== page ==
Marianne has to be dramatic. She strikes a pose and tells Elinor she has been unjust: ‘I have been open and sincere where I ought to have been reserved, spiritless, dull and deceitful.’ She goes on with typical adolescent histrionics to say it would have been well enough if she had only spoken of roads and the weather and that only once in ten minutes. The less sensible Mrs. Dashwood chooses to see Elinor's half-reproof as a jest. She herself is pleased with Marianne's delight in conversation with their new friend.
At one point in the novel, Marianne sees Edward approaching and mistakes him for Willoughby; later she similarly mistakes Colonel Brandon for Willoughby. It seems strange for a woman so in love that she is unable to pick out the body style, horse, or clothes of her man even in a small crowd! No doubt, Jane Austen wants us to see that Marianne’s judgement is so clouded by her romantic outlook that she ‘fills in the blanks’ of Willoughby’s character, by culling from novels and daydreams her notions of the perfect man. It is ironic that she mistakes the truly good men for Willoughby. Perhaps they look very manly at a little distance.
Marianne and her mother have similar characters. Mrs. Dashwood is passionate and imprudent. She says: ‘I have never known what it is to separate esteem from love’. Of Marianne, Jane Austen writes: ‘She was generous, amiable, interesting: she was everything but prudent. The resemblance between her and her mother was strikingly great.’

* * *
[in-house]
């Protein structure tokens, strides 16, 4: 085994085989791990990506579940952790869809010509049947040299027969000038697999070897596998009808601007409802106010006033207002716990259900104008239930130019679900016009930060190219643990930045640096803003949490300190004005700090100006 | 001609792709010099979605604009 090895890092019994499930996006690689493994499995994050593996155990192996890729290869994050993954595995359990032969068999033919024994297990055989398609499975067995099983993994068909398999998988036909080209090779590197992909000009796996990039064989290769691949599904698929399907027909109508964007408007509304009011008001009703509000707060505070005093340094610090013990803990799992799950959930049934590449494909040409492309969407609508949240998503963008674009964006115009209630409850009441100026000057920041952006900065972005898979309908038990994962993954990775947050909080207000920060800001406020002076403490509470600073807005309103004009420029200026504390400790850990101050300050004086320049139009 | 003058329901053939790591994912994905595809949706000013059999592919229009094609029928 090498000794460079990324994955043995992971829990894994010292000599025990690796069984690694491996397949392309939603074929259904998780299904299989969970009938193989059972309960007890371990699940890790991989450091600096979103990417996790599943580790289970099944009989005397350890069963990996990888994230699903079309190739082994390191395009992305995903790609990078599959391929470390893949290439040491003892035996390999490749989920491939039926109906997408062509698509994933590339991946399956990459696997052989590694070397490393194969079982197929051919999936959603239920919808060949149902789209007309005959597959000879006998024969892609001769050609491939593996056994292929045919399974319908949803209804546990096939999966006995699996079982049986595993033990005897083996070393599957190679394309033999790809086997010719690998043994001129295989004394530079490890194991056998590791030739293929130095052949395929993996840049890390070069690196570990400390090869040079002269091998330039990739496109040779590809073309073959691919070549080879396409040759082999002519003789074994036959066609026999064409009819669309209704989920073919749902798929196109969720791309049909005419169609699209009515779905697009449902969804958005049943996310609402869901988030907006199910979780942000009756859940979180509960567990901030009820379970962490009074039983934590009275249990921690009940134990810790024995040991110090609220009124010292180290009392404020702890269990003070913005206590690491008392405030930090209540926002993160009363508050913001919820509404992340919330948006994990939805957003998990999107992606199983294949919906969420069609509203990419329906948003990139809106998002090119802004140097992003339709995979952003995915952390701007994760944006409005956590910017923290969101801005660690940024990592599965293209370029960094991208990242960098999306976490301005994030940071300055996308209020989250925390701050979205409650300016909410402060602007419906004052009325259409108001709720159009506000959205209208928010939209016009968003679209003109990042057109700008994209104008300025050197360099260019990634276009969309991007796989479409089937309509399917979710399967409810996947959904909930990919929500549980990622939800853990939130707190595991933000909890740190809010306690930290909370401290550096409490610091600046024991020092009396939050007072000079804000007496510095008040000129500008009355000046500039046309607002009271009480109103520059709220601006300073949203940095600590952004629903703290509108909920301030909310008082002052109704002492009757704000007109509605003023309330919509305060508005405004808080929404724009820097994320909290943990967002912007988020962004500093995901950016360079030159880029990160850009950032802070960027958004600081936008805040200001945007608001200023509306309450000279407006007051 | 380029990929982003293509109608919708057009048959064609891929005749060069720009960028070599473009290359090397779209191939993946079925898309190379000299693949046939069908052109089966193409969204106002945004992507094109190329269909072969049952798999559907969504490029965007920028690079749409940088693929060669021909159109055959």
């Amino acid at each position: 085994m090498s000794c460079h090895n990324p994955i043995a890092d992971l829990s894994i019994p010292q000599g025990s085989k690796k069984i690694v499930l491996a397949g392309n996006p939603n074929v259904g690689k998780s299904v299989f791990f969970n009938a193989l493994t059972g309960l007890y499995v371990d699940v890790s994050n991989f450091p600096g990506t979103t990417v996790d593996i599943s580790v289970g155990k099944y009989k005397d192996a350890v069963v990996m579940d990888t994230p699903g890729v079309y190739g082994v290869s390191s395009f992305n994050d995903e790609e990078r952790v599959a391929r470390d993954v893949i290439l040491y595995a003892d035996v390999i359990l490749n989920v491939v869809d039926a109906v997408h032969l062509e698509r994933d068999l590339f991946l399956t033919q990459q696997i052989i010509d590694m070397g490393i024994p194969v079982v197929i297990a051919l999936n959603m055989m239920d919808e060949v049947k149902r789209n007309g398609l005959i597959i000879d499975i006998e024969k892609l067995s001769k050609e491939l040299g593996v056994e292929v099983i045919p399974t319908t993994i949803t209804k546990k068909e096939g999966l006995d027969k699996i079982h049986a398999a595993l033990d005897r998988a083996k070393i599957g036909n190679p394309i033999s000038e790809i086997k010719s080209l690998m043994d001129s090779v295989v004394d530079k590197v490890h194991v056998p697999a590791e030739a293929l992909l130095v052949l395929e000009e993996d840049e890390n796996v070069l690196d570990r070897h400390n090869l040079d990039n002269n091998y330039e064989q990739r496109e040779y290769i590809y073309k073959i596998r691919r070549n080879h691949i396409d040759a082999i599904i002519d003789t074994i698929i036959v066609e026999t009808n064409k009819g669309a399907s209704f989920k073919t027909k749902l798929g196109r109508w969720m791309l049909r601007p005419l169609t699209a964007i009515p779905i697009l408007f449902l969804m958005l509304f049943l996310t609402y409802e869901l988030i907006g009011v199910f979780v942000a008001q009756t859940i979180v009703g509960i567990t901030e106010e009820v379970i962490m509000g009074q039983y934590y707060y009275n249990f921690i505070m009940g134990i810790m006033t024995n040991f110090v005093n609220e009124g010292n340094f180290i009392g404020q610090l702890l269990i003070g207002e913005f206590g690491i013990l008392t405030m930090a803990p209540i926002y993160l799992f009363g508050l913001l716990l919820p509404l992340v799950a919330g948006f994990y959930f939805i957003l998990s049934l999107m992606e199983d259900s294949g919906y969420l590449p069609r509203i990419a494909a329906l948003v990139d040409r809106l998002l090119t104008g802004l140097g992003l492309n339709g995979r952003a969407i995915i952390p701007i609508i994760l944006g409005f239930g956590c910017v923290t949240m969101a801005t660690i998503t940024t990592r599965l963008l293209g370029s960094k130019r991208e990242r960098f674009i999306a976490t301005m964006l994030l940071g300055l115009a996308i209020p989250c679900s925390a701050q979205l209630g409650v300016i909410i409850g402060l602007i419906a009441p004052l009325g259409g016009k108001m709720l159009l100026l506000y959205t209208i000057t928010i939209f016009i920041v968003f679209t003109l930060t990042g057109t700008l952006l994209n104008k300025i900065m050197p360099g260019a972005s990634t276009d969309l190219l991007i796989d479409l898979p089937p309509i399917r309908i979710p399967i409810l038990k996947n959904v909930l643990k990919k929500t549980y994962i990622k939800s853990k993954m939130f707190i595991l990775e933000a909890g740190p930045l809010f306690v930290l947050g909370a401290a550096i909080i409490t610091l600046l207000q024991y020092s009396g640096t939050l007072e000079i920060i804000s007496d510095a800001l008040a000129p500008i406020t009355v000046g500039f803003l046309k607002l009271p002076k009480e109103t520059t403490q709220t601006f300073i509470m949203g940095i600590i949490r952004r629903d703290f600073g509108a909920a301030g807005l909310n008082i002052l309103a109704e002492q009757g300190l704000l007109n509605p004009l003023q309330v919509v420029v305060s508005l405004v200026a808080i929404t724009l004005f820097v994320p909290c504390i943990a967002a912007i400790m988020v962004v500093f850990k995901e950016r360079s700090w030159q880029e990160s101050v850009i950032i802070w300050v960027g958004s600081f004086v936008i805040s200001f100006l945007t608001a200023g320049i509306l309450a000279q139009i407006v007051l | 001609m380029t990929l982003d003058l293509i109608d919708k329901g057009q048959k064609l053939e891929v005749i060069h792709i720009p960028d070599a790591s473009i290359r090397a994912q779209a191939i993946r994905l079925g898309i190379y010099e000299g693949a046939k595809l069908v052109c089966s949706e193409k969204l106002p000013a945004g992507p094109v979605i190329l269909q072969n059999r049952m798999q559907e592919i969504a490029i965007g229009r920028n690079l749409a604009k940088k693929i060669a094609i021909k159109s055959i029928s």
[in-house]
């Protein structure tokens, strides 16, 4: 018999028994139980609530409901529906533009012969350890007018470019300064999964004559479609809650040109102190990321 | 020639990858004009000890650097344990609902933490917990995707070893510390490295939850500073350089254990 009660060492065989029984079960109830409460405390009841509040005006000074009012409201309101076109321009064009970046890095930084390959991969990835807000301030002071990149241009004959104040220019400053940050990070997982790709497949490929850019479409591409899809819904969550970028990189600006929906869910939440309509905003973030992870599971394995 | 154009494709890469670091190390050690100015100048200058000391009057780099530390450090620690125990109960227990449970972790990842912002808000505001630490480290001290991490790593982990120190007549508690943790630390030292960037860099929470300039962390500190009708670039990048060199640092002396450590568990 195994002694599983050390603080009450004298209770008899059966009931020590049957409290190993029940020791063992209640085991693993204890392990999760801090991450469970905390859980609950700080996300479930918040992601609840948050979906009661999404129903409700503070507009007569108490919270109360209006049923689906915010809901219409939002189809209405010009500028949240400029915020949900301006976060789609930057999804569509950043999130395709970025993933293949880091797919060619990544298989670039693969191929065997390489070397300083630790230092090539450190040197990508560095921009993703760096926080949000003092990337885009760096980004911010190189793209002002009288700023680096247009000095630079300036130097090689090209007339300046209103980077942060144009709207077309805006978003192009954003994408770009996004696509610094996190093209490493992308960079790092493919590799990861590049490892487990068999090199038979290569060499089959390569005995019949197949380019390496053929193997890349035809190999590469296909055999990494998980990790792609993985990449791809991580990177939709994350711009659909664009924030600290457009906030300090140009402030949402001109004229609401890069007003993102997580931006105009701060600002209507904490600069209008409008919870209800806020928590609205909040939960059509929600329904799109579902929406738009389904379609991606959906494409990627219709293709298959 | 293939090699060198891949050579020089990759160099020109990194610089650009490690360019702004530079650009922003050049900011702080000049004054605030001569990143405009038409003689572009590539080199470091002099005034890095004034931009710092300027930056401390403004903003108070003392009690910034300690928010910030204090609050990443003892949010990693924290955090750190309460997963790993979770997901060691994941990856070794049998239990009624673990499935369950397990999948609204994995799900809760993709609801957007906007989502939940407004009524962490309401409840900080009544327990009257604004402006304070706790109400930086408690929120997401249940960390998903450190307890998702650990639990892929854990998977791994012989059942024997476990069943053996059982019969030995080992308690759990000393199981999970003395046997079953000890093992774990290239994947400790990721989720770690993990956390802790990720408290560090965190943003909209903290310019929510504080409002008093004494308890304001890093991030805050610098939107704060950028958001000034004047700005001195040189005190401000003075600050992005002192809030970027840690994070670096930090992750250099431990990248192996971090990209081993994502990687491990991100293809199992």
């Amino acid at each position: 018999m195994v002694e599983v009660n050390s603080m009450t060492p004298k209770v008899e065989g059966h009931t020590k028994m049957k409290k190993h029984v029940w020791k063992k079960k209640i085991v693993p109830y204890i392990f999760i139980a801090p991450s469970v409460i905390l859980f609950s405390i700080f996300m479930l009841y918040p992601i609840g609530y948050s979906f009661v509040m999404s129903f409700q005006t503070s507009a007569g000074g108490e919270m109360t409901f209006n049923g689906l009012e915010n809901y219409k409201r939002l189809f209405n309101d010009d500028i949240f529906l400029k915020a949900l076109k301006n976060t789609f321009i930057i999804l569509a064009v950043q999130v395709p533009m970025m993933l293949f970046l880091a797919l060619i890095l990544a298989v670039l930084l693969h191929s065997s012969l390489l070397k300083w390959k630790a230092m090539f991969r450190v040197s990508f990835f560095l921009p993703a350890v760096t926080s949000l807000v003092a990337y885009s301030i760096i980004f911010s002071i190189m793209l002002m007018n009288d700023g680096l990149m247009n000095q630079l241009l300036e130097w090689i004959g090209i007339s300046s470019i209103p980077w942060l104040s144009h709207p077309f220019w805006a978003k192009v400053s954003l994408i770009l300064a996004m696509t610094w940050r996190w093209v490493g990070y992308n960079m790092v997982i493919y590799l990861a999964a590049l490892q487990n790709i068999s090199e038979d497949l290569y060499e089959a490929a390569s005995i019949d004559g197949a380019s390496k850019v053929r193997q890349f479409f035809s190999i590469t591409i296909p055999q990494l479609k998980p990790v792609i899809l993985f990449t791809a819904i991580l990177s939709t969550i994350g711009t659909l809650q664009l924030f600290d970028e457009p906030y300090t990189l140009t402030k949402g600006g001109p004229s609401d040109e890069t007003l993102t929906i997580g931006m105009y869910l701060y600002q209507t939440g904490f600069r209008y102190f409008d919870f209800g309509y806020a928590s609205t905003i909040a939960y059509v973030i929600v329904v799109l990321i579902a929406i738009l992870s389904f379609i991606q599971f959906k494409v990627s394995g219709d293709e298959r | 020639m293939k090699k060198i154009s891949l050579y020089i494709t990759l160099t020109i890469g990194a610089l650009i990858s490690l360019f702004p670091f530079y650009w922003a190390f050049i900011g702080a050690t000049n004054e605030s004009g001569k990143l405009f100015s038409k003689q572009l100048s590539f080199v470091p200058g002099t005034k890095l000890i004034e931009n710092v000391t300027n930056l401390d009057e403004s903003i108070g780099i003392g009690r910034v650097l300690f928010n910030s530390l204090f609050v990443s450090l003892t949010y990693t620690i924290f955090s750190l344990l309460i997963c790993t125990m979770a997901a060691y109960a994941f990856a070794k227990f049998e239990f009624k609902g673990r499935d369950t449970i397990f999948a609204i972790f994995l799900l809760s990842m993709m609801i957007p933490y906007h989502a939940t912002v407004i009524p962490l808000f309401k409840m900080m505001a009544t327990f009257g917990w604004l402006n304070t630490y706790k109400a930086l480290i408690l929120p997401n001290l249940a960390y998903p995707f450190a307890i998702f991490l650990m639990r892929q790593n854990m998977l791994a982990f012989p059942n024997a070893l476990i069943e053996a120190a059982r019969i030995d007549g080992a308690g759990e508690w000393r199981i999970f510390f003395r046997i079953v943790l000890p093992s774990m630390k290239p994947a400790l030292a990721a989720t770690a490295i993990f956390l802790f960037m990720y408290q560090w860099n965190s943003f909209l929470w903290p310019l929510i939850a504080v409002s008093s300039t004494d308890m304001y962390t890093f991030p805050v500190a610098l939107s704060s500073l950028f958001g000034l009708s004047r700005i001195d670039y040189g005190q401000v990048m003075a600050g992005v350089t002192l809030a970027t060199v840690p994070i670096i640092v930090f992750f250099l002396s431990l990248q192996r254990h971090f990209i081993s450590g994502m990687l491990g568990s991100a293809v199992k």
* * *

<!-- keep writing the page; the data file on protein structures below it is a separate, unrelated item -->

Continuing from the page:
Marianne's sensibility is not confined to the pangs of love. Like her literary heroines she cultivates an exquisite taste for poetry, music and the picturesque (as defined by Gilpin, the New Forest vicar, whose writings on the picturesque also influenced Henry Tilney's tastes). This was the time when water-colours had become a craze. Artistic tourists attempted on-the-spot watercolours to record what they saw, just as the modern tourist uses a camera. The Society of Painters in Water Colours was formed. Jane Austen enjoyed the picturesque but she could also satirise some of the theorists' ideas – even as early as when writing Lesley Castle. Marianne is full of romantic enthusiasm and innocence. It is typical that she feels she knows Willoughby fully after just one week. He has encouraged her tastes.
Marianne feels the greatest pain when slighted by Willoughby. At a party, she sees him with another woman (Miss Sophia Grey, heiress to fifty thousand pounds).
Her face is crimsoned over, and she exclaims in a voice of the greatest emotion, 'Good God! Willoughby, what is the meaning of this? Have you not received my letters? Will you not shake hands with me?'